WE OWE IT TO EVERY GIRL AND WOMAN TO STOP BEING SO BLIND TO BIAS

By: Whitley Edwards

Because of unconscious gender bias, female leaders like Hillary Clinton are called “shrill” instead of “vocal;” “calculated” instead of “strategic;” “cold” instead of “focused.” They are also called unlikeable for exhibiting the qualities for which we’ve always praised men: ambition, confidence, assertiveness.

And if a woman displays what society considers a “feminine” approach to leadership, then she isn’t seen as competent. It’s damned if you do, doomed if you don’t. 

Because gender stereotypes are so ingrained, even the most progressive among us are guilty of unconsciously perpetuating bias. The issue is so pervasive, it’s coded into the technology we use every day. Summon Alexa, Siri, or Google (Homes) and your wish is literally her command. This reinforces the stereotypical belief that a woman’s role is to assist and teaches children as young as 2 that women are made to take orders—not give them.


These biases function as invisible barriers for women and are at the heart of the gender gap—which will take North America more than 151 years to close, according to the World Economic Forum’s Global Gender Gap Report 2020. 

I recently interviewed female leaders in industries from tech to publishing, sports to finance, about their experiences with unconscious gender bias, for Burns Group and Catalyst’s #BiasCorrect Campaign. 
 
One theme rose to the top: How managers—both men and women—had said they were too opinionated and too vocal with their ideas, which coworkers found off-putting. They were told they were too ambitious and not “warm enough”—feedback that was less about their actual work ethic or output, and more how they behaved in the workplace. 

“Can you imagine,” asked one leader, “being told your natural, normal way of being isn’t appropriate? Isn’t good enough? All of a sudden you start to lose all faith and credibility in yourself.”


How many women took this feedback to heart? How many amazing leaders, ideas and innovations have we lost? 

There is no one-size-fits-all solution when it comes to behavioral change. But we owe it to every girl and woman to stop being so blind to bias. Here, in observance Women’s History Month, are six ways you can start to #BiasCorrect: 

Acknowledge it


Admit it: You are biased. We all are. And that’s ok. What is not ok is refusing to do something about it. 

 

“But did she achieve it?”


It is mission-critical to stop giving women feedback on how they exist in the workplace and focus on what matters to the company’s bottom line: their results. Do the world a solid and scan your feedback for words that research proves are biased: cold, calculated, feisty, bitchy, emotional, dramatic, nagging; the list goes on.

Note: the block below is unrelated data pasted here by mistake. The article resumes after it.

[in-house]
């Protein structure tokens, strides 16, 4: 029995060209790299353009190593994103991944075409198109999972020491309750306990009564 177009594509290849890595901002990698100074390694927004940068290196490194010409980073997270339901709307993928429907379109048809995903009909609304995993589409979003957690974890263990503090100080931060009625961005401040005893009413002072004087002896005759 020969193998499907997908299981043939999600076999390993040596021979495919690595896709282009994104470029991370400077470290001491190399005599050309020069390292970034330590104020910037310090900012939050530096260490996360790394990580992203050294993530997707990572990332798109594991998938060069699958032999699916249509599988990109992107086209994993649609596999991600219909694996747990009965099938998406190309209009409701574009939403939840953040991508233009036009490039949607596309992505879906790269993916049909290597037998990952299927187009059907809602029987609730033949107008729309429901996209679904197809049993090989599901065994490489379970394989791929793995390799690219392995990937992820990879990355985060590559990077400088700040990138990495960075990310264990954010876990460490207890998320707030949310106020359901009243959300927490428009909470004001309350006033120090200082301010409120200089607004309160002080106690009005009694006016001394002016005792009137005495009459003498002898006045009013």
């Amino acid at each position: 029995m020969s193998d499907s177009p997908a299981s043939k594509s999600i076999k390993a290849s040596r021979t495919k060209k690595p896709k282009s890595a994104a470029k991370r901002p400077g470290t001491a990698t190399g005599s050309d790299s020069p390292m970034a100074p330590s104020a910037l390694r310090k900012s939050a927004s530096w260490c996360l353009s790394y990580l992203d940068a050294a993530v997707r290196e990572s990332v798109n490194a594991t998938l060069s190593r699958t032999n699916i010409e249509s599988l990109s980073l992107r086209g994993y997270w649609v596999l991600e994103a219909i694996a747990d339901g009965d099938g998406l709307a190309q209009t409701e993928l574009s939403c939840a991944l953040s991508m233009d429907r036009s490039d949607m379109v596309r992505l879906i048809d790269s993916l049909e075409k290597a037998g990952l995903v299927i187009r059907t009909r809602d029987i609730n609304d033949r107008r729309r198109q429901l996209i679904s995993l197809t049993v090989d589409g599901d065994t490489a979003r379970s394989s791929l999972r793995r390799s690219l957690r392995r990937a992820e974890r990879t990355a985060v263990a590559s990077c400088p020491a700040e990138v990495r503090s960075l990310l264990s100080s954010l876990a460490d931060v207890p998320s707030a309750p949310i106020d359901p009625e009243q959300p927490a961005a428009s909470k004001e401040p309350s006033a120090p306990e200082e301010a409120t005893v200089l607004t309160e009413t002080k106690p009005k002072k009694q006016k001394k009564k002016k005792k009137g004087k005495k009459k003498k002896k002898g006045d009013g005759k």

If you see it, say it


Many offenders are well-meaning; don’t deny them a chance to learn. Point out bias in the moment or one-on-one afterward—even if the bias wasn’t aimed at you and no matter how awkward it feels. 

 

Pay transparency


Studies show that when women try to negotiate their salaries, they’re often punished and labeled as “difficult.” If a company isn’t confident in its ability to remove biases from the process, it should establish a “no-negotiating” policy and move to pay transparency. Equity drives equality. 

 

Hack equality


Leverage the resources to help you learn how to quickly spot your own biases, such as the #BiasCorrect Slack Plug-In. Come up with ideas for new technologies that can help drive change. 

Don’t believe everything you hear


From an early age, women are trained to be polite and respect authority figures. But if managers give you feedback that is more about style than performance, or that you believe is fundamentally untrue—question it. Ask managers to elaborate so they’re forced to consciously think about their words. If things do not improve, consider taking your talents somewhere else. 

Don’t believe everything you hear


From an early age, women are trained to be polite and respect authority figures. But if managers give you feedback that is more about style than performance, or that you believe is fundamentally untrue—question it. Ask managers to elaborate so they’re forced to consciously think about their words. If things do not improve, consider taking your talents somewhere else. 

© 2019 Burns Group

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